Hacked Human Orchestra has been generously sponsored by the Royal Academy of Engineering.
Last weekend was not just the very much needed August bank holiday, it was also our last workshop for the Hacked Human Orchestra project *sob*! The workshop took place at the absolutely lovely Shambala Festival in Northamptonshire, which prides itself as being a ‘..space to play, to reinvent and revitalise…’. We couldn’t agree more :)
With us were our awesome collaborators on the project, Guerilla Science, PhD student Shauna Concannon and Hannah Perner-Wilson from Kobakant. It was a pleasure to have Hannah with us as Kobakant have been an inspiration to us throughout the project and have helped us along the way with the design of the wearable instruments.
Like Wilderness Festival a couple of weeks ago, participants at the workshop made wearable pianos:
And a new screech instrument!:
The latter we are VERY proud of, as for it we designed our first PCB:
Like at Wilderness, after finishing their instrument each participant went and played it for composer Florian Lunaire who is creating a track from all the sound samples he took. We can’t wait to hear it and when it’s finished you’ll be able to listen to it on our website. We will also be releasing all the learning materials from the project on our Workshop Material page.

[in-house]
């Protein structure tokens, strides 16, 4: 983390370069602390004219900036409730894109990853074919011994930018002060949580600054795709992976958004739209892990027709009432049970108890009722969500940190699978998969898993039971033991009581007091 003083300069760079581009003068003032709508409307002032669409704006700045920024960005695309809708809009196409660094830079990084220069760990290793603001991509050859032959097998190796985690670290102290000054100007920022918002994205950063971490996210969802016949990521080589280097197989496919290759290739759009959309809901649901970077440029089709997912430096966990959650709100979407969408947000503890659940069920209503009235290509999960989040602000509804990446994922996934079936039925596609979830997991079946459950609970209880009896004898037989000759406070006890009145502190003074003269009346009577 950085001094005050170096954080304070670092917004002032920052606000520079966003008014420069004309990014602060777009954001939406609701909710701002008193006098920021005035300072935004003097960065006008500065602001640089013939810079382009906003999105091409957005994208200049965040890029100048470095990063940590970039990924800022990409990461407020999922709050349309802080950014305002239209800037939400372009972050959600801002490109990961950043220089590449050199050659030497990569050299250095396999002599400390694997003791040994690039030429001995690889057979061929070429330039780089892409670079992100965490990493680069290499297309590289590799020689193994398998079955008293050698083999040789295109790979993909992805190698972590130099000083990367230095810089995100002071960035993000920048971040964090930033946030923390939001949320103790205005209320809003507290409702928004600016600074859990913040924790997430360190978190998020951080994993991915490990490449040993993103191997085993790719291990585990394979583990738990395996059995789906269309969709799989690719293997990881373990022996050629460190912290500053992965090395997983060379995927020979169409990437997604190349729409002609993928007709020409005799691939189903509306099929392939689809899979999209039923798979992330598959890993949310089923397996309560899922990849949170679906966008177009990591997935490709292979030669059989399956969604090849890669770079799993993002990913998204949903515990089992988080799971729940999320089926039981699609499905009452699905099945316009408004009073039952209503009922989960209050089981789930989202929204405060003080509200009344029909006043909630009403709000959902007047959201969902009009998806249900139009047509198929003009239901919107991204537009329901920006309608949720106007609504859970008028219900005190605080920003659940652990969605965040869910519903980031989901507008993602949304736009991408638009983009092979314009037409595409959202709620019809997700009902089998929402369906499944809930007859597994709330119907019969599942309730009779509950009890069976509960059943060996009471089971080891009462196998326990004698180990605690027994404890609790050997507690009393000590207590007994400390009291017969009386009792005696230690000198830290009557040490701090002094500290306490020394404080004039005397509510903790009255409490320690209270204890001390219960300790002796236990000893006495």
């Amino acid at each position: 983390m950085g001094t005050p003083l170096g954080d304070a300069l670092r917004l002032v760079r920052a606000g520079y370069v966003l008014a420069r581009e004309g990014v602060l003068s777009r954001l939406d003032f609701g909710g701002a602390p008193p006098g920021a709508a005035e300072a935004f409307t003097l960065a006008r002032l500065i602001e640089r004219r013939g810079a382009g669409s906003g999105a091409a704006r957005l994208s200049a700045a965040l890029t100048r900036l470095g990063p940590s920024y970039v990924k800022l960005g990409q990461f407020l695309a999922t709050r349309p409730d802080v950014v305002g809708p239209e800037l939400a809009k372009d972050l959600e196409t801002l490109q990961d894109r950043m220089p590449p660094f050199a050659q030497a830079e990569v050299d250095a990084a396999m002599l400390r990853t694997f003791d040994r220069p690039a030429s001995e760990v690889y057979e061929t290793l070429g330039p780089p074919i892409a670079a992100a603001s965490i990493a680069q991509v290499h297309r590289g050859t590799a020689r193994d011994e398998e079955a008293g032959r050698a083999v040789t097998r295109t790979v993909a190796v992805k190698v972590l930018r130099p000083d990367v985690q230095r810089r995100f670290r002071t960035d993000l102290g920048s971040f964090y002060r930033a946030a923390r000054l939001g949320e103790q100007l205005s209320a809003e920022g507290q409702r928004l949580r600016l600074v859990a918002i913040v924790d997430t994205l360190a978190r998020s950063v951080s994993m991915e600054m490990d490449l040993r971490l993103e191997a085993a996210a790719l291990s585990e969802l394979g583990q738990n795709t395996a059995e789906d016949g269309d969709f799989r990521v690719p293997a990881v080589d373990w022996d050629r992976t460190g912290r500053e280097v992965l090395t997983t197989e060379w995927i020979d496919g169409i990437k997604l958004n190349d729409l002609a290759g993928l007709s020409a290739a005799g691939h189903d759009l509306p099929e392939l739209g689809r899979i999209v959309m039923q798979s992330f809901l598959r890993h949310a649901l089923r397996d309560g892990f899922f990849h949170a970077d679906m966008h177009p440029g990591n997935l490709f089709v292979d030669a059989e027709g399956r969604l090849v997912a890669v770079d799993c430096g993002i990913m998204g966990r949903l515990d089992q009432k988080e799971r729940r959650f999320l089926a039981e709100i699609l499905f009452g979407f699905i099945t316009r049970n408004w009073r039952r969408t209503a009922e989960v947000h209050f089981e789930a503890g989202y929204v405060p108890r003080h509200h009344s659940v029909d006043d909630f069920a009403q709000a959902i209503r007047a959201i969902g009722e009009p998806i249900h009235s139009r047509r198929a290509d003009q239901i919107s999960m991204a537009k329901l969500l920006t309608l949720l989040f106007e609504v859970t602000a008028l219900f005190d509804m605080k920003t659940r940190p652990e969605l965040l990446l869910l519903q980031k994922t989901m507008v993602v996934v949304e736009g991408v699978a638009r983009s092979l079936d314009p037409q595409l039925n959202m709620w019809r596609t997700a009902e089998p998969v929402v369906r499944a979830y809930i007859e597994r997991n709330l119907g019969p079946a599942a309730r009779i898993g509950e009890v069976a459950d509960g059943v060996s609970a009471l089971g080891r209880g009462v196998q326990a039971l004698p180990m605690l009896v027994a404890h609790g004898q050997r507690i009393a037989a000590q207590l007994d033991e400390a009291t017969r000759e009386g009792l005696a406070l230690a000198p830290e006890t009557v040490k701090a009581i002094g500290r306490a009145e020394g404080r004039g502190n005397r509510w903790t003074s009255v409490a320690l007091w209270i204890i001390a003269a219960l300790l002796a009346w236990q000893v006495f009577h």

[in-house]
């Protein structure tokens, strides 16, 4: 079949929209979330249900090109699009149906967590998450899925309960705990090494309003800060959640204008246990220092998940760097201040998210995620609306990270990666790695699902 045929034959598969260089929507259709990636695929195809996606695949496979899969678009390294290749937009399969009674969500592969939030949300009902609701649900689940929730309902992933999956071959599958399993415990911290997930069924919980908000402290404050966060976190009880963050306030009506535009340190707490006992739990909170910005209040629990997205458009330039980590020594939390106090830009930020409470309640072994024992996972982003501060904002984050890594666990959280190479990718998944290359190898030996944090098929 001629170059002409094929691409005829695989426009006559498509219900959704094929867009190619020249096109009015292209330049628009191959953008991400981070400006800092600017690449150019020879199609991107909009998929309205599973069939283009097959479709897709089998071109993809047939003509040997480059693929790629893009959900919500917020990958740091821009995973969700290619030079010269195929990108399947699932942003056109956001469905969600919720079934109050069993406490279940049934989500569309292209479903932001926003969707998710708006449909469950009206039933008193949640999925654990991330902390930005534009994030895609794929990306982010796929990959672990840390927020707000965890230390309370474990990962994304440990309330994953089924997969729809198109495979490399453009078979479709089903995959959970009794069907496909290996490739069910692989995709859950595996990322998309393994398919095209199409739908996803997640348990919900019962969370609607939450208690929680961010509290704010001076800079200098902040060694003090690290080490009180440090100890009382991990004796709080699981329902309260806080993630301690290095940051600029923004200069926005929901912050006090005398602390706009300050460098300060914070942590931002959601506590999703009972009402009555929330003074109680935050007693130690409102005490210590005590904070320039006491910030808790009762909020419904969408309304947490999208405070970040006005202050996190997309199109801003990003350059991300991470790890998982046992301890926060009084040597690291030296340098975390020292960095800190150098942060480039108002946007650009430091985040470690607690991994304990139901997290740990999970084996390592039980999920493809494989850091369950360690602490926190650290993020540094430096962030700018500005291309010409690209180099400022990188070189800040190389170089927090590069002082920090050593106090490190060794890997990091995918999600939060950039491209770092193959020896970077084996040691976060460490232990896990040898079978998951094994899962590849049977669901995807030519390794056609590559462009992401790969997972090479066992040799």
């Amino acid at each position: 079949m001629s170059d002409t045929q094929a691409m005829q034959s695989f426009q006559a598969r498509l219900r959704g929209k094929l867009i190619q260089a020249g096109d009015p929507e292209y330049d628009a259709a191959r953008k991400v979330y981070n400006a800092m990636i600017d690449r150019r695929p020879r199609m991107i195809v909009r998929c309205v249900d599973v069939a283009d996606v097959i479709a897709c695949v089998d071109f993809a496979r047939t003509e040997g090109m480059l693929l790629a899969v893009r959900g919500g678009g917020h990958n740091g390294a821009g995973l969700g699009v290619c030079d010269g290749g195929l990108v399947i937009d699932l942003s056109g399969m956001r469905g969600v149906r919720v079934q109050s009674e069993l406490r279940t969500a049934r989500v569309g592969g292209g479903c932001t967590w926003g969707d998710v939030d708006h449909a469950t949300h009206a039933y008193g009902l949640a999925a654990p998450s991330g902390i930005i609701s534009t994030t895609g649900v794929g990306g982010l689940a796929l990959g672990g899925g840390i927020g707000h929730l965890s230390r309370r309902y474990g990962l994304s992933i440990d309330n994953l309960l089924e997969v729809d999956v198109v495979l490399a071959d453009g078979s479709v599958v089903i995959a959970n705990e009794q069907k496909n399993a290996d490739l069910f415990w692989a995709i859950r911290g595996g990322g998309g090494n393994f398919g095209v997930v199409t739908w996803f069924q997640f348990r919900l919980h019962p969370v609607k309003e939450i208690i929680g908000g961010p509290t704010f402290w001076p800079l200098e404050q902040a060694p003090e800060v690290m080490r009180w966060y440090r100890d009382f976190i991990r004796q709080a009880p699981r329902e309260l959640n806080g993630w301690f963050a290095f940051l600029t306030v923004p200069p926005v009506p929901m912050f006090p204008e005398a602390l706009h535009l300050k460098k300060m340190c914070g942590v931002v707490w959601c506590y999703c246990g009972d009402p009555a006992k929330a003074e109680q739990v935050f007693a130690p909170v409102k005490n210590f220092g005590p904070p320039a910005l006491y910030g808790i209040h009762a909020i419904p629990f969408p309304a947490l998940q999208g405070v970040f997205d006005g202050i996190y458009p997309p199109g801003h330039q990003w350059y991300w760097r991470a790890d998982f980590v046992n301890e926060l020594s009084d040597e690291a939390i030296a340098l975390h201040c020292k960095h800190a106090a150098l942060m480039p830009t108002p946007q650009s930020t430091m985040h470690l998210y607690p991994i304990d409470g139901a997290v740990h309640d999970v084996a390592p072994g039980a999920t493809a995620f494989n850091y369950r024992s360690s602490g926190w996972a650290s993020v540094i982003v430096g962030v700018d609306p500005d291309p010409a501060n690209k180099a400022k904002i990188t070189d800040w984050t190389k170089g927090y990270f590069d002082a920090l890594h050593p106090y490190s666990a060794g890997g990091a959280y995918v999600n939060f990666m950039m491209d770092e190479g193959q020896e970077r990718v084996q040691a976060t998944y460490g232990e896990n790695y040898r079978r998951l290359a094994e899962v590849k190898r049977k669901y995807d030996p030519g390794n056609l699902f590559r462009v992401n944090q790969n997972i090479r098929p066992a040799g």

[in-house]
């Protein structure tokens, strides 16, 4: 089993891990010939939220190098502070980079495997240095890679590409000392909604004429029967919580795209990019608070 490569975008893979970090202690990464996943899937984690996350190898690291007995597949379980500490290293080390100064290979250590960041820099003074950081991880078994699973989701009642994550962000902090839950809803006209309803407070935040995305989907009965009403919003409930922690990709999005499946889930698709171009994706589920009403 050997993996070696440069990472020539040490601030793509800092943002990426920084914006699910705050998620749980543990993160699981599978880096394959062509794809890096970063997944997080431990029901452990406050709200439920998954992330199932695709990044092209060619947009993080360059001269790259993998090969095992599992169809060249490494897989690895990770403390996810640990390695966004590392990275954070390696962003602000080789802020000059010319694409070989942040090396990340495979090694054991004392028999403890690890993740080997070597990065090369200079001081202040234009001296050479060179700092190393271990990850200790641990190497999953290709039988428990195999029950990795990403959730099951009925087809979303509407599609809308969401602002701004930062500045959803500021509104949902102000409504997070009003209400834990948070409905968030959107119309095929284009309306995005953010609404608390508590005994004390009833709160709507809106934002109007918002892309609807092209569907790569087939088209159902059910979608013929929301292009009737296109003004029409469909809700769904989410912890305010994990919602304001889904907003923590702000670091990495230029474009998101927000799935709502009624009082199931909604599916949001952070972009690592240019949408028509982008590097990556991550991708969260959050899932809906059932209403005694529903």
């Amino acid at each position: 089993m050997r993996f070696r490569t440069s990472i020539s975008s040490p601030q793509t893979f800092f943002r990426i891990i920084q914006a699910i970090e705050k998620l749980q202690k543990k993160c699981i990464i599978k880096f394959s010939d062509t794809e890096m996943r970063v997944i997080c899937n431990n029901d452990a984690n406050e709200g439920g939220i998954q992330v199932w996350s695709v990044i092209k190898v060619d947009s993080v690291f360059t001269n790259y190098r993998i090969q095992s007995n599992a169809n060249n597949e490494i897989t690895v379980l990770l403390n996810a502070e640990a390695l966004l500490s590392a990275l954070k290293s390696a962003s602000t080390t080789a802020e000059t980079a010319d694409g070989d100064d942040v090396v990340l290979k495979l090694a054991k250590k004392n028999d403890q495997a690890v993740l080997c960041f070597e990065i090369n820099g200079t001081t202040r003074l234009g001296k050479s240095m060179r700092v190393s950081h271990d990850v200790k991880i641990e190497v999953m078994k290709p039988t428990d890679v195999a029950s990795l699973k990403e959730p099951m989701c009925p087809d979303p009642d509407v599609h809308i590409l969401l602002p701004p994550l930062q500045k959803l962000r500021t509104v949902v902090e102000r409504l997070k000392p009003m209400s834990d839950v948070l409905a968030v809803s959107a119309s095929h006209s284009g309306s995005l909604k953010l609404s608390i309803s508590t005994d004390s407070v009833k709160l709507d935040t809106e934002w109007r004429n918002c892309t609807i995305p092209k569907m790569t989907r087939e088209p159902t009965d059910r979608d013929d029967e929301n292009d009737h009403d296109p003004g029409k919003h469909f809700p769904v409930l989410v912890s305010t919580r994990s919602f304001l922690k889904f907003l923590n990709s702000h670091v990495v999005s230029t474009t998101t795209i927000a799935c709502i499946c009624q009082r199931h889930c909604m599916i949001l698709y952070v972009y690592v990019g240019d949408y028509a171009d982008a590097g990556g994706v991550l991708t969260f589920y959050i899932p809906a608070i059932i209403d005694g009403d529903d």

We would like to thank a number of people for helping us with the project; Lush Projects for helping us with the piano instrument as Iain very kindly provided us with the circuit diagram for it, the Royal Academy of Engineering for supporting the project and Jamie Allen and Jo Kazuhiro for letting us use their circuit from the Chiptune Marching Band project for our screech instrument.
For more images from the Shambala workshop, please see our Flickr stream.
Last Saturday we hosted with Guerilla Science the first installment of the Hacked Human Orchestra workshops at our lovely home, The Centre for Creative Collaboration. We’ve been very lucky to work with Shauna Concannon, who is studying for her PhD at Queen Mary, and Kobakant (Mika Satomi and Hannah Perner-Wilson) both of whom have been working with us on developing the workshop.
Our wonderful participants stitched an elaborate soft circuit which will power a wearable piano and also made sensors including soft circuit pompoms, french chains, buttons (or keys) for the piano and even dino-style spikes!
Soft circuit for a wearable piano
Dino spike which closes a circuit when squeezed!
Soft circuit pompom, made with conductive and non conductive yarn, good to use as a tilt switch.
Learning about the circuit for the wearable piano.
Testing the circuit with a button/piano key made from conductive fabric, felt and foam.
The Hacked Human Orchestra workshop space.
The next stage is to take the project to Shambala and Wilderness festivals where festival-goers will add to the circuits made in last weeks workshop, creating a wearable piano, and also work on more instruments as well. The result will be a walking, soft circuit orchestra which will be lead by composer Florian Lunaire.